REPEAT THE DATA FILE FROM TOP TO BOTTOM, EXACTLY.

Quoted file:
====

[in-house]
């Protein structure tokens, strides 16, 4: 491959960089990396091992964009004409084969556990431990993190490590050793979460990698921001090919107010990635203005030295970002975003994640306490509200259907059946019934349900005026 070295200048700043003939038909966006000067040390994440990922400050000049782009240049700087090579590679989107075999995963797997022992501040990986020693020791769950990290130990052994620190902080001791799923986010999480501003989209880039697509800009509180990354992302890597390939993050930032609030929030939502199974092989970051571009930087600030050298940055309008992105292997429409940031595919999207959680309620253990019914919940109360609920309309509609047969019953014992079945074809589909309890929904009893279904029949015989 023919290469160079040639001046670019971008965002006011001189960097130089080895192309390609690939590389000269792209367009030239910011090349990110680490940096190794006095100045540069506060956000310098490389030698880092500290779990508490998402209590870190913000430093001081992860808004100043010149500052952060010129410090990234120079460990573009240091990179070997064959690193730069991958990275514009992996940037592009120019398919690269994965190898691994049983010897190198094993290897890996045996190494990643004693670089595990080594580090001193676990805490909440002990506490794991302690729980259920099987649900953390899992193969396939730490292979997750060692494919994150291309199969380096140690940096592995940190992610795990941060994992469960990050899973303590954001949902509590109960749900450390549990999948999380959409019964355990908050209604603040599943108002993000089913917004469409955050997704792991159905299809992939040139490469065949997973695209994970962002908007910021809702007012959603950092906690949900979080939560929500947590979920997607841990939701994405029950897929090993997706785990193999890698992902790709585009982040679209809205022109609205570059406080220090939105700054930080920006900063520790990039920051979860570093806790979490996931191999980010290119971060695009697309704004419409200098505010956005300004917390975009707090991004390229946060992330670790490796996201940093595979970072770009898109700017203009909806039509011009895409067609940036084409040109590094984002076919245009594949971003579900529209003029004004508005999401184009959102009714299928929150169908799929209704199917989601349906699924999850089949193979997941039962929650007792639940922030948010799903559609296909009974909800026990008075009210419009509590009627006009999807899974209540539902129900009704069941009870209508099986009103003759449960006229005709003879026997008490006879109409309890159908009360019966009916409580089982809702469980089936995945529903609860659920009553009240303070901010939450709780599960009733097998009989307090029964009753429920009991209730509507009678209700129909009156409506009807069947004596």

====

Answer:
[in-house]
């Protein structure tokens, strides 16, 4: 491959960089990396091992964009004409084969556990431990993190490590050793979460990698921001090919107010990635203005030295970002975003994640306490509200259907059946019934349900005026 070295200048700043003939038909966006000067040390994440990922400050000049782009240049700087090579590679989107075999995963797997022992501040990986020693020791769950990290130990052994620190902080001791799923986010999480501003989209880039697509800009509180990354992302890597390939993050930032609030929030939502199974092989970051571009930087600030050298940055309008992105292997429409940031595919999207959680309620253990019914919940109360609920309309509609047969019953014992079945074809589909309890929904009893279904029949015989 023919290469160079040639001046670019971008965002006011001189960097130089080895192309390609690939590389000269792209367009030239910011090349990110680490940096190794006095100045540069506060956000310098490389030698880092500290779990508490998402209590870190913000430093001081992860808004100043010149500052952060010129410090990234120079460990573009240091990179070997064959690193730069991958990275514009992996940037592009120019398919690269994965190898691994049983010897190198094993290897890996045996190494990643004693670089595990080594580090001193676990805490909440002990506490794991302690729980259920099987649900953390899992193969396939730490292979997750060692494919994150291309199969380096140690940096592995940190992610795990941060994992469960990050899973303590954001949902509590109960749900450390549990999948999380959409019964355990908050209604603040599943108002993000089913917004469409955050997704792991159905299809992939040139490469065949997973695209994970962002908007910021809702007012959603950092906690949900979080939560929500947590979920997607841990939701994405029950897929090993997706785990193999890698992902790709585009982040679209809205022109609205570059406080220090939105700054930080920006900063520790990039920051979860570093806790979490996931191999980010290119971060695009697309704004419409200098505010956005300004917390975009707090991004390229946060992330670790490796996201940093595979970072770009898109700017203009909806039509011009895409067609940036084409040109590094984002076919245009594949971003579900529209003029004004508005999401184009959102009714299928929150169908799929209704199917989601349906699924999850089949193979997941039962929650007792639940922030948010799903559609296909009974909800026990008075009210419009509590009627006009999807899974209540539902129900009704069941009870209508099986009103003759449960006229005709003879026997008490006879109409309890159908009360019966009916409580089982809702469980089936995945529903609860659920009553009240303070901010939450709780599960009733097998009989307090029964009753429920009991209730509507009678209700129909009156409506009807069947004596």